Problem-based learning (PBL) originated at McMaster University Faculty of Health Sciences, Canada, in the 1960s, and, soon after, other medical schools—notably the University of Limburg, Maastricht, The Netherlands, the University of Newcastle, Australia, and the University of New Mexico, United States—began incorporating and adapting this curricular format. The foundations of PBL are active, adult-oriented, problem- and student-centered learning. PBL curricula typically feature a number of elective courses, and faculty meet with small groups of students (five to ten) in both inpatient and outpatient settings. Advised by tutors and experts, students actively and independently develop the educational skills that will allow them to process, organize, understand, and evaluate scientific information and to become lifelong self-directed learners. PBL integrates the basic and clinical sciences, with cases forming the triggers for student learning. Throughout the course of study, students are given both formative, corrective evaluations and more conventional summative evaluations. PBL emphasizes meaning/understanding rather than rote learning and memorizing.1–4

A strong group of PBL supporters have long argued the advantages of a well-planned and implemented PBL curriculum over a lecture-based format, visualizing this model as a new paradigm in medical education2,5–7 However, others have complained that there are disadvantages to PBL as well as not enough evidence of its value. The pros and cons of PBL continue to be debated in the literature.2,8,9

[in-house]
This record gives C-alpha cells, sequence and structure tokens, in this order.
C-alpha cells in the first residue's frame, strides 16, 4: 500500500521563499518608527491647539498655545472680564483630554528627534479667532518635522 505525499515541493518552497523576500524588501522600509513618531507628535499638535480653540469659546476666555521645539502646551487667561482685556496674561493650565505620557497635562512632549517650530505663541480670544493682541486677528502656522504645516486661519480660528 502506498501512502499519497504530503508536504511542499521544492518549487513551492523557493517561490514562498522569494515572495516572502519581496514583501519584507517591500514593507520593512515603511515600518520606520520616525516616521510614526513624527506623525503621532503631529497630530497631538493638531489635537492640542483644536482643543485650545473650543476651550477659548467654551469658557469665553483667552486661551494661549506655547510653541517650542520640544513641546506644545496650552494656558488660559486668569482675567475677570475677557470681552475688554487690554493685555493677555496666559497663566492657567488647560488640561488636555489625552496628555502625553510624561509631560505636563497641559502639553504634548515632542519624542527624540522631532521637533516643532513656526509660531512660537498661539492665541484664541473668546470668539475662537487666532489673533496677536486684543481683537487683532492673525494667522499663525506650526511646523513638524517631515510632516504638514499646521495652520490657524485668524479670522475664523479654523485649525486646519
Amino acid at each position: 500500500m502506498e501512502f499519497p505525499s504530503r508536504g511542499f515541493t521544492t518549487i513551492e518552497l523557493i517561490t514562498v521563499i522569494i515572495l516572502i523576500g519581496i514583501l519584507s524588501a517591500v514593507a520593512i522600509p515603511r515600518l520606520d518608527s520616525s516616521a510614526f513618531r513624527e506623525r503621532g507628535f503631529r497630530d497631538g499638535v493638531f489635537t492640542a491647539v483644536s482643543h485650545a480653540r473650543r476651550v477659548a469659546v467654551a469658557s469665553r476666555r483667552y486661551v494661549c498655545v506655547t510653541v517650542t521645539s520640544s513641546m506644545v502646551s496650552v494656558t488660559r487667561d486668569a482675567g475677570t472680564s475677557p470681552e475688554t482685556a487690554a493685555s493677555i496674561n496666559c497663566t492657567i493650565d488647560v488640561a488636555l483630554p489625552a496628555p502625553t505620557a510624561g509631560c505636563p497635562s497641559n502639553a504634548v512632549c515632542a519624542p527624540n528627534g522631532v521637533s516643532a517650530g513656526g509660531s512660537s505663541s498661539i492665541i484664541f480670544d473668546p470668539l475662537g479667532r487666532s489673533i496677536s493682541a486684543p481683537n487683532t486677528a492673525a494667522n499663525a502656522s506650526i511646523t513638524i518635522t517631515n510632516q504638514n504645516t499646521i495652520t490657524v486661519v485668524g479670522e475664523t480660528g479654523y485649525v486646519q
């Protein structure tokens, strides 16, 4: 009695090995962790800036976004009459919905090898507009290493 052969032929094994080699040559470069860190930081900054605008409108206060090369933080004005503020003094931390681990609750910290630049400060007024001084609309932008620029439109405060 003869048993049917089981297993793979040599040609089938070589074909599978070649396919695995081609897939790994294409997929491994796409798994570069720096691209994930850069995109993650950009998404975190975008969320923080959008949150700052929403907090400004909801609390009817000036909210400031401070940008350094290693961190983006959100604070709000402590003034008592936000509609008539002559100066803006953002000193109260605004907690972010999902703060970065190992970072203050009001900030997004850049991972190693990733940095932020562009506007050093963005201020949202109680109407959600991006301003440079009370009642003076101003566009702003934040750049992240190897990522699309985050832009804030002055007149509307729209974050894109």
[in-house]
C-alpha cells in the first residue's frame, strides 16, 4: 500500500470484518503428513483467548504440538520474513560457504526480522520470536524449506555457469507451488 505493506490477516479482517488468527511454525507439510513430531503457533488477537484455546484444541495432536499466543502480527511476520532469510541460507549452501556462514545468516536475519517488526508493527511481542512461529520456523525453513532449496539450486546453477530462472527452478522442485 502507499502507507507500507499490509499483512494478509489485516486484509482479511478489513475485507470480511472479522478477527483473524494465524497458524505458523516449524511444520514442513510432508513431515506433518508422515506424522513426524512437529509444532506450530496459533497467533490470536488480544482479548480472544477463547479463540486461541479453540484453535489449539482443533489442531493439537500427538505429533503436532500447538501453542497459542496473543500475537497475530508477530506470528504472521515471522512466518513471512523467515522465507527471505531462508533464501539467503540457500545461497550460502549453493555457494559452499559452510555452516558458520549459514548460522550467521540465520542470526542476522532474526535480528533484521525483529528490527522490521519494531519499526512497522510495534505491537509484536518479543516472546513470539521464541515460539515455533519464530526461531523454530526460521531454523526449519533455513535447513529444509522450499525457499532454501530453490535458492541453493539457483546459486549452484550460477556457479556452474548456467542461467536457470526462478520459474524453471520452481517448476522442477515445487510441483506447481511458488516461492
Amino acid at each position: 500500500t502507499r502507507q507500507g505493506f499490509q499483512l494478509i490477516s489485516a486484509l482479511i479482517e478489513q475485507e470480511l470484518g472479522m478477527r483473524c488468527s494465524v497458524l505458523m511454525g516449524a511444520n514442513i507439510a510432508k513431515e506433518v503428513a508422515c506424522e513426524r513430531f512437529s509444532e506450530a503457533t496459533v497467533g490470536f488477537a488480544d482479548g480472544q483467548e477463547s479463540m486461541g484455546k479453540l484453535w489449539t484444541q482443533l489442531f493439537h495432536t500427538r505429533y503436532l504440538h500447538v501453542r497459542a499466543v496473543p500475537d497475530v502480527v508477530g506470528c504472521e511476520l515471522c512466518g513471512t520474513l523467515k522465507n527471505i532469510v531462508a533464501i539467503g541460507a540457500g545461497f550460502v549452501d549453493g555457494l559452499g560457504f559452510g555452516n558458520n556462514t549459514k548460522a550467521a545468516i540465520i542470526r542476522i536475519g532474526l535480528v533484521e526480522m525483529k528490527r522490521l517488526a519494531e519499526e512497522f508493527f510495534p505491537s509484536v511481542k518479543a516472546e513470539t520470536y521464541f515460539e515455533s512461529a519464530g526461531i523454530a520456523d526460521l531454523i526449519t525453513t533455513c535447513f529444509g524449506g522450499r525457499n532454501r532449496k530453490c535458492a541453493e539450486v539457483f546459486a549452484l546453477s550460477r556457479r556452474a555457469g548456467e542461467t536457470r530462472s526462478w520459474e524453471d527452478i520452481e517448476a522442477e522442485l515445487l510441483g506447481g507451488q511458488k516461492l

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Basic Requirements for Successful Implementation of a PBL Curriculum

There are at least four basic requirements for successfully implementing a new PBL curriculum. Some of these are also important for other types of curricula that are not “pure PBL.”

▪ A low number of students in each tutorial group. Ideally, these students will come from relatively homogeneous educational backgrounds that include some postsecondary preparation (in which students acquire the basic skills needed for independent learning).

▪ An appropriate number of tutors and experts in biological, psychological, and social areas with uniform pedagogical and scientific backgrounds who are needed because of the integrated learning strategy of PBL and its link with the scientific method.

▪ Hospitals and community care centers, within an orga nized health care system, that can be used as teaching sites throughout the curriculum.

▪ Adequate financial resources to provide specially equipped rooms and libraries for use by tutors and students. Even in relatively wealthy countries and medical schools, it is often difficult to meet these requirements (in fact, one of the arguments against PBL is that it is costly both in terms of money and also in terms of faculty time and space requirements10).

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Medical Education in Argentina

According to the Argentinean Association of Medical Schools, there are 26 medical schools in Argentina, eight are public and 18 are private. All public education in Argentina is free. Although all public universities are autonomous, each is entirely dependent on the government for income; needless to say, Argentina's current economic crisis has further limited the already small amount of resources dedicated to research and facilities, and there is significant competition for funds among public institutions.